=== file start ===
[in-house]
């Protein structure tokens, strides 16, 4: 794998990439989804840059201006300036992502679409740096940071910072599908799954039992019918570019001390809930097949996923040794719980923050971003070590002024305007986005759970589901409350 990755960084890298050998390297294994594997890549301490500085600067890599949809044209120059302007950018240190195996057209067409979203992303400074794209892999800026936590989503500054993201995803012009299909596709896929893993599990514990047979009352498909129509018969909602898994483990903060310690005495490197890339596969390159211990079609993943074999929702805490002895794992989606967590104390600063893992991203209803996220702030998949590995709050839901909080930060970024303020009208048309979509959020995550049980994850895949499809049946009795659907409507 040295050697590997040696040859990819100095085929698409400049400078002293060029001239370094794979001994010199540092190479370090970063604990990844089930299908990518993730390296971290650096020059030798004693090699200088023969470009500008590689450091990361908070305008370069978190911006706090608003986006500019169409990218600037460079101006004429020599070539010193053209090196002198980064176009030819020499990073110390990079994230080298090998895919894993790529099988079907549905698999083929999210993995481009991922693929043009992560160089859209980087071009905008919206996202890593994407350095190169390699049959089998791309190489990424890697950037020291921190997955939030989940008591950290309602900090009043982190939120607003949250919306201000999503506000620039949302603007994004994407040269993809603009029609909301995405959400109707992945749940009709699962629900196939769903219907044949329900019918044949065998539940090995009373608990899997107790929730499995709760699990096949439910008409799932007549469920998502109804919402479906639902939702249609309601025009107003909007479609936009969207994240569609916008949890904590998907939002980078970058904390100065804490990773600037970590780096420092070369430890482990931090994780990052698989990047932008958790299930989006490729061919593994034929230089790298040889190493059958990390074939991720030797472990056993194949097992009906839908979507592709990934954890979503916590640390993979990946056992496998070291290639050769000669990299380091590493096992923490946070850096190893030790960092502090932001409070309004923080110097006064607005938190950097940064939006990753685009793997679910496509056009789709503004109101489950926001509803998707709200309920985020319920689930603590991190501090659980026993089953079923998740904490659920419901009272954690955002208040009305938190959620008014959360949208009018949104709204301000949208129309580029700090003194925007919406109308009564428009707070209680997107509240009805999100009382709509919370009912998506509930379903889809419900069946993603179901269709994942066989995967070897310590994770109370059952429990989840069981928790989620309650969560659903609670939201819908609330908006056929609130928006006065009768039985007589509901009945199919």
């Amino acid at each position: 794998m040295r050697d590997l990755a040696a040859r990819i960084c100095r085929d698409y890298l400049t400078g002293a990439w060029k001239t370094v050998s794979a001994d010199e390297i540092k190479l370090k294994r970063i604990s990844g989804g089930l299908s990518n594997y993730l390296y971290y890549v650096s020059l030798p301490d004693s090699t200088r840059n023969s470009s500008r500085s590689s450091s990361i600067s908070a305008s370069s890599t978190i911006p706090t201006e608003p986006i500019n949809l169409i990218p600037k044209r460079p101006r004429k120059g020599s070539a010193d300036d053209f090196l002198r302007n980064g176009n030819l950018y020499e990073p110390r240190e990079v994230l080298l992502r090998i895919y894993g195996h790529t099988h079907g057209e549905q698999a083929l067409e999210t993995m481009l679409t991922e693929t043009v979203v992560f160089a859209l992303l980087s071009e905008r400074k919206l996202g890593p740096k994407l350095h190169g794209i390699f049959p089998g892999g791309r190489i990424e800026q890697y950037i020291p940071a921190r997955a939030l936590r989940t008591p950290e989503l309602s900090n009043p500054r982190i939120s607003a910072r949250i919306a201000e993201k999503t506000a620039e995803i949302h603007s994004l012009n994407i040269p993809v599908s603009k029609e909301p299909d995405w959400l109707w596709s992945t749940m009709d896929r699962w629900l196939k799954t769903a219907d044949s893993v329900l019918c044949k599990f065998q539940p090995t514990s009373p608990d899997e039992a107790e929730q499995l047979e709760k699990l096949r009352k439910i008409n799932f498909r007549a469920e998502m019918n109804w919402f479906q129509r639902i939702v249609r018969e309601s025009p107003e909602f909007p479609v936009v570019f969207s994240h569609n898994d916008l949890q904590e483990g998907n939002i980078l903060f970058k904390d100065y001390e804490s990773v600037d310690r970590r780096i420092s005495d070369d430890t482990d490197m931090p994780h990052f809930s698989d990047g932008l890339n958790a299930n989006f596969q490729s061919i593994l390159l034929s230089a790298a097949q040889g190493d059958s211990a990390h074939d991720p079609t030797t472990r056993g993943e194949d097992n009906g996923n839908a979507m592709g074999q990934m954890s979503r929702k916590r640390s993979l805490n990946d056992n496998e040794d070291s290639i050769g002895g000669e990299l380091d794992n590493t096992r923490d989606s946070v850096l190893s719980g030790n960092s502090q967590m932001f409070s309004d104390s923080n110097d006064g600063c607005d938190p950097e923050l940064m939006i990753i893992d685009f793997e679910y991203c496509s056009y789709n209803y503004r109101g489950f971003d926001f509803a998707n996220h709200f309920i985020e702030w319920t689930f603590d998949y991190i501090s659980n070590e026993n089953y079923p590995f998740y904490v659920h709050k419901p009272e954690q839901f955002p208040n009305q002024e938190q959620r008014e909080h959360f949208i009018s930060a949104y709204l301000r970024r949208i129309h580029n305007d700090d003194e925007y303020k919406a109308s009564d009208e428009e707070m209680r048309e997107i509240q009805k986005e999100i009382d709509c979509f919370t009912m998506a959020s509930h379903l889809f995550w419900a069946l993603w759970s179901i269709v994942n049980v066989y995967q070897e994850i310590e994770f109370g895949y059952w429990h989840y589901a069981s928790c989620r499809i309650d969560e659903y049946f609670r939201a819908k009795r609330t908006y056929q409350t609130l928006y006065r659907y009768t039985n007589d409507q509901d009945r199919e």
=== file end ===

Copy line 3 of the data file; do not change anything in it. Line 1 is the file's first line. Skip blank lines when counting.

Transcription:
């Amino acid at each position: 794998m040295r050697d590997l990755a040696a040859r990819i960084c100095r085929d698409y890298l400049t400078g002293a990439w060029k001239t370094v050998s794979a001994d010199e390297i540092k190479l370090k294994r970063i604990s990844g989804g089930l299908s990518n594997y993730l390296y971290y890549v650096s020059l030798p301490d004693s090699t200088r840059n023969s470009s500008r500085s590689s450091s990361i600067s908070a305008s370069s890599t978190i911006p706090t201006e608003p986006i500019n949809l169409i990218p600037k044209r460079p101006r004429k120059g020599s070539a010193d300036d053209f090196l002198r302007n980064g176009n030819l950018y020499e990073p110390r240190e990079v994230l080298l992502r090998i895919y894993g195996h790529t099988h079907g057209e549905q698999a083929l067409e999210t993995m481009l679409t991922e693929t043009v979203v992560f160089a859209l992303l980087s071009e905008r400074k919206l996202g890593p740096k994407l350095h190169g794209i390699f049959p089998g892999g791309r190489i990424e800026q890697y950037i020291p940071a921190r997955a939030l936590r989940t008591p950290e989503l309602s900090n009043p500054r982190i939120s607003a910072r949250i919306a201000e993201k999503t506000a620039e995803i949302h603007s994004l012009n994407i040269p993809v599908s603009k029609e909301p299909d995405w959400l109707w596709s992945t749940m009709d896929r699962w629900l196939k799954t769903a219907d044949s893993v329900l019918c044949k599990f065998q539940p090995t514990s009373p608990d899997e039992a107790e929730q499995l047979e709760k699990l096949r009352k439910i008409n799932f498909r007549a469920e998502m019918n109804w919402f479906q129509r639902i939702v249609r018969e309601s025009p107003e909602f909007p479609v936009v570019f969207s994240h569609n898994d916008l949890q904590e483990g998907n939002i980078l903060f970058k904390d100065y001390e804490s990773v600037d310690r970590r780096i420092s005495d070369d430890t482990d490197m931090p994780h990052f809930s698989d990047g932008l890339n958790a299930n989006f596969q490729s061919i593994l390159l034929s230089a790298a097949q040889g190493d059958s211990a990390h074939d991720p079609t030797t472990r056993g993943e194949d097992n009906g996923n839908a979507m592709g074999q990934m954890s979503r929702k916590r640390s993979l805490n990946d056992n496998e040794d070291s290639i050769g002895g000669e990299l380091d794992n590493t096992r923490d989606s946070v850096l190893s719980g030790n960092s502090q967590m932001f409070s309004d104390s923080n110097d006064g600063c607005d938190p950097e923050l940064m939006i990753i893992d685009f793997e679910y991203c496509s056009y789709n209803y503004r109101g489950f971003d926001f509803a998707n996220h709200f309920i985020e702030w319920t689930f603590d998949y991190i501090s659980n070590e026993n089953y079923p590995f998740y904490v659920h709050k419901p009272e954690q839901f955002p208040n009305q002024e938190q959620r008014e909080h959360f949208i009018s930060a949104y709204l301000r970024r949208i129309h580029n305007d700090d003194e925007y303020k919406a109308s009564d009208e428009e707070m209680r048309e997107i509240q009805k986005e999100i009382d709509c979509f919370t009912m998506a959020s509930h379903l889809f995550w419900a069946l993603w759970s179901i269709v994942n049980v066989y995967q070897e994850i310590e994770f109370g895949y059952w429990h989840y589901a069981s928790c989620r499809i309650d969560e659903y049946f609670r939201a819908k009795r609330t908006y056929q409350t609130l928006y006065r659907y009768t039985n007589d409507q509901d009945r199919e």